Archived Facts

Los Angeles, CA (PRWEB) August 22, 2012

The L.A. Mid-City Integrated Care Collaborative, a partnership led by Jewish Family Service of Los Angeles (JFS) to provide coordinated community-based services that will reduce avoidable hospital readmissions for Medicare patients, was selected on Friday, August 17 by the Centers for Medicare & Medicaid Services (CMS) as one of 17 additional sites across the nation to participate in the Community-based Care Transitions Program (CCTP).

CCTP reflects a new, innovative approach to health care delivery. The program identifies community-based organizations such as JFS that can provide care transitions services across the continuum of care and partner with one or more acute care hospitals and other community providers. The L.A. Mid-City Integrated Care Collaborative includes hospitals, medical personnel, social workers, mental health professionals, and senior care specialists that will be able to provide better, more sustainable health care services all at a lower cost to the health care system.

Recent reports show that $ 12 billion is being spent annually on hospital readmissions for Medicare patients that might be preventable, said Paul S. Castro, CEO of Jewish Family Service of Los Angeles. By bringing together providers from across the care spectrum, older adults with complex medical and social service needs will receive the follow-up care and resources they need and will spend less time hospitalized unnecessarily.

Congressman Henry Waxman stated: I am delighted that the Los Angeles Mid-City Integrated Care Collaborative has been selected as a Community-based Care Transitions Program (CCTP) by the Centers for Medicare & Medicaid Services (CMS). This partnership, led by Jewish Family Service of Los Angeles, will take a new approach to reducing hospital readmissions, improving care and reducing costs. The partnership is the only collaborative selected in Los Angeles County and is among just a handful of collaboratives selected nationwide. I am particularly proud of this remarkable grouping of partners for the highly innovative and effective services they provide the residents of LA County.

With new tools provided by the Affordable Care Act, we can aggressively implement programs that will help hospitals reduce preventable errors, said Herb K. Schultz, Regional Director for the U.S. Department of Health and Human Services. The L.A. Mid-City Integrated Care Collaborative, through this initiative, will improve the quality of health care, and provide real assistance to medical professionals and hospitals to support their efforts to reduce harm.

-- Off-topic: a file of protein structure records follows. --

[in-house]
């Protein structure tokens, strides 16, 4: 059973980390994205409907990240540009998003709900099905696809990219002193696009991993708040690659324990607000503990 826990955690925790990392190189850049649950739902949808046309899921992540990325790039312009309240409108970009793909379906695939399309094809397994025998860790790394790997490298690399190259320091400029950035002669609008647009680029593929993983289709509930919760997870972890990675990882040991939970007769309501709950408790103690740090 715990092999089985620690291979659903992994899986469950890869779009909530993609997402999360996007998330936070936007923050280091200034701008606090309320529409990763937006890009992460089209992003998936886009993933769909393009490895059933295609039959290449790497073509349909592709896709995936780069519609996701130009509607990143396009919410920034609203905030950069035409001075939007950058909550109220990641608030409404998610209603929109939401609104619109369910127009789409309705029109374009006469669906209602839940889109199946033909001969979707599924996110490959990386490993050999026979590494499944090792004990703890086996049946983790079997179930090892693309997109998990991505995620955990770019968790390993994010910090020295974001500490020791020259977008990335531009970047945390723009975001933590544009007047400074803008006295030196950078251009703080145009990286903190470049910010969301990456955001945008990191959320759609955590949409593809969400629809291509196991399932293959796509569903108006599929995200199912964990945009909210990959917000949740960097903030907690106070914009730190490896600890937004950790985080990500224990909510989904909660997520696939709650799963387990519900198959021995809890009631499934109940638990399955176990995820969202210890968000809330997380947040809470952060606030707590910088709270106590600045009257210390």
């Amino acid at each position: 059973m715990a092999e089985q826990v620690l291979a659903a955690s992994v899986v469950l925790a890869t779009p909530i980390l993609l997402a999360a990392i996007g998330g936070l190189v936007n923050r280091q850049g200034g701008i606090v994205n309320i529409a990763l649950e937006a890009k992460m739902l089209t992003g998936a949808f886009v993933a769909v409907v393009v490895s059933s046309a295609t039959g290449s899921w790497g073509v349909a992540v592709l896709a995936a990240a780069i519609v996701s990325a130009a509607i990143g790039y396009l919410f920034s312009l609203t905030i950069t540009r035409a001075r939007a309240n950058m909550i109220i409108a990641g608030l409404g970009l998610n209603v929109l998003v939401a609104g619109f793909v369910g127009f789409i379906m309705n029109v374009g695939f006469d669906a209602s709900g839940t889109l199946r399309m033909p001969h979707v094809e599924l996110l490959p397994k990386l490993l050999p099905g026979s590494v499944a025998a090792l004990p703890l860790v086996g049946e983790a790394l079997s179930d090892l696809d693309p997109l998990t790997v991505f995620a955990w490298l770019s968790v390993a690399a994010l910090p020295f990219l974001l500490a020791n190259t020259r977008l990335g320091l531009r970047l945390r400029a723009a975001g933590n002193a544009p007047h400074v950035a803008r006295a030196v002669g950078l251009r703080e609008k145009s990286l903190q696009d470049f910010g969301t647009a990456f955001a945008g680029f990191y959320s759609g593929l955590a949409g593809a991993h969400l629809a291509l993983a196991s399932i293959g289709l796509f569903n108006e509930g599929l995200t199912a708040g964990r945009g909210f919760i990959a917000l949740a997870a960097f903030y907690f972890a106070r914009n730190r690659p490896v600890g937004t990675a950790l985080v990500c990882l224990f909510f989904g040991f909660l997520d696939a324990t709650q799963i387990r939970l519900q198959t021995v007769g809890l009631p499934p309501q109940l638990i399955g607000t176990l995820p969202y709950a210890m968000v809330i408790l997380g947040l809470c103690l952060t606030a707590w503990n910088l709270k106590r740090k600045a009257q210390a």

We know that providing medical care for our patients does not end at our front door, said Andrew B. Leeka, president and CEO of Good Samaritan Hospital. The L.A. Mid-City Collaborative will bring additional resources to Medicare patients with chronic conditions, to help them receive the care they need.

Cathy Fickes, CEO of St Vincent Medical Center, said SVMC is delighted to be part of the Collaborative. The program will help reduce readmissions rates and provide continuity of care for our patients into their homes.

The L.A. Mid-City Integrated Care Collaborative was formed by Jewish Family Service of Los Angeles in partnership with Good Samaritan Hospital, St. Vincent Medical Center and Olympia Medical Center. In addition, the L.A. Mid-City Integrated Care Collaborative includes 14 skilled nursing facilities and rehabilitation centers affiliated with Skilled Healthcare LLC and Country Villa Health Services, along with community-based organizations serving older adults in the Mid-City area (the Alzheimers Association, Hollywood Senior Multipurpose Center, St. Barnabas Senior Services, the KHEIR Center, and St. Vincent Meals on Wheels) and the Los Angeles City Department of Aging, and the Los Angeles County Department of Mental Health. The organizations chosen for the L.A. Mid-City Integrated Care Collaborative have a long history of providing a continuum of home, community and institutional based care to older adults in Los Angeles in a contiguous section of the diverse metropolitan area.

The L.A. Mid-City Integrated Care Collaborative will begin providing transition services in Fall 2012, serving Medicare beneficiaries living in the Mid-City area of Los Angeles, stretching from downtown west to the 405 Freeway and from Hollywood south to the 10 Freeway. Geographically spanning the most dynamic, multicultural and densely-populated districts of Los Angeles, services will be provided in English, Spanish, Russian, Korean, and Farsi in a community that struggles with issues of poverty, immigrant integration and high hospital readmission rates.

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